Socrates on the Emotions

  • Thomas C. Brickhouse Lynchburg College
  • Nicholas D. Smith Lewis & Clark College


In Plato’s Protagoras, Socrates clearly indicates that he is a cognitivist about the emotions—in other words, he believes that emotions are in some way constituted by cognitive states. It is perhaps because of this that some scholars have claimed that Socrates believes that the only way to change how others feel about things is to engage them in rational discourse, since that is the only way, such scholars claim, to change another’s beliefs. But in this paper we show that Socrates is also responsive to, and has various non-rational strategies for dealing with, the many ways in which emotions can cloud our judgment and lead us into poor decision-making. We provide an account of how Socrates can consistently be a cognitivist about emotion and also have more than purely rational strategies for dealing with emotions.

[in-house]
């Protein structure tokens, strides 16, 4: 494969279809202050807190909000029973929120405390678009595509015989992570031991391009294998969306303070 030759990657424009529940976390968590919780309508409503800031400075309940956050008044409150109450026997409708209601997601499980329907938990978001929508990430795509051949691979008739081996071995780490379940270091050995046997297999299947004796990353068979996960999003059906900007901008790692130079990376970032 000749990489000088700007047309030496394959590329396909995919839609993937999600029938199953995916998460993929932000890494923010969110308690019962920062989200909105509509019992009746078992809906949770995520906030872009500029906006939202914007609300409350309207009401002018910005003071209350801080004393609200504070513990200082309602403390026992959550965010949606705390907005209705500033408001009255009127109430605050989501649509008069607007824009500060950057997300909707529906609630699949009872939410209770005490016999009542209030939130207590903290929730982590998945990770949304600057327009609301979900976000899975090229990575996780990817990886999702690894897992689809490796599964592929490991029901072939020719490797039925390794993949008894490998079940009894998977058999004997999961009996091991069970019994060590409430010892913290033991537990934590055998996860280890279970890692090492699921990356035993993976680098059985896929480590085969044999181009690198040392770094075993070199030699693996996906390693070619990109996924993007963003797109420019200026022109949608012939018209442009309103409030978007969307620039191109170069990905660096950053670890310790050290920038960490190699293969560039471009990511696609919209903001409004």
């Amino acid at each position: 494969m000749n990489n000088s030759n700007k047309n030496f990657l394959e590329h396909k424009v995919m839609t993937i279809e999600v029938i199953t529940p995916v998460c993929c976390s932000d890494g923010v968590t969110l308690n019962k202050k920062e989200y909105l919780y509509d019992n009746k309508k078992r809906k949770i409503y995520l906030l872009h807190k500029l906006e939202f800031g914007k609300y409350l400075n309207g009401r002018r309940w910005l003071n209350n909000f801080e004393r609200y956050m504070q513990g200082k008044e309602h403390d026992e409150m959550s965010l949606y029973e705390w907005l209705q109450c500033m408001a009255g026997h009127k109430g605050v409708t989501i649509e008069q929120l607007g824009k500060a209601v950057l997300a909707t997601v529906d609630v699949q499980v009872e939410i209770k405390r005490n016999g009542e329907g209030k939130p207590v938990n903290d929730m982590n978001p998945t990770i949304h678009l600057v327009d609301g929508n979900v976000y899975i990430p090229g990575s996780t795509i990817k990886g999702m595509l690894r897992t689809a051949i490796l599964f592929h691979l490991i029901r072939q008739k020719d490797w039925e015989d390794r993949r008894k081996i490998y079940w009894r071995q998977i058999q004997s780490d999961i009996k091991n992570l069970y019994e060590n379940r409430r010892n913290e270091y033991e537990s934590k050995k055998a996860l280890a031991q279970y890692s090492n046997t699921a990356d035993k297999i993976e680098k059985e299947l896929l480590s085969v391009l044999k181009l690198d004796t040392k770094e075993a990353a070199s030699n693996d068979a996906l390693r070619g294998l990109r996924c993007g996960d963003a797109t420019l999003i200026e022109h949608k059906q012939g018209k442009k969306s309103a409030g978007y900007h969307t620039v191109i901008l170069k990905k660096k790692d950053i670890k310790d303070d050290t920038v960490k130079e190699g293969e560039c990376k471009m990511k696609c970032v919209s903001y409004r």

Socrates, Emotions, Protagoras, Cognitivism, Intellectualism

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Author Biographies

Thomas C. Brickhouse, Lynchburg College
Professor, Department of Philosophy
Nicholas D. Smith, Lewis & Clark College
James F. Miller Professor of Humanities
Departments of Classics and Philosophy
How to Cite
BRICKHOUSE, Thomas C.; SMITH, Nicholas D.. Socrates on the Emotions. PLATO JOURNAL: The Journal of the International Plato Society, [S.l.], v. 15, p. 9-28, dec. 2015. ISSN 2183-4105. Available at: <>. Date accessed: 24 june 2018.


Socrates; Emotions; Protagoras; Cognitivism; Intellectualism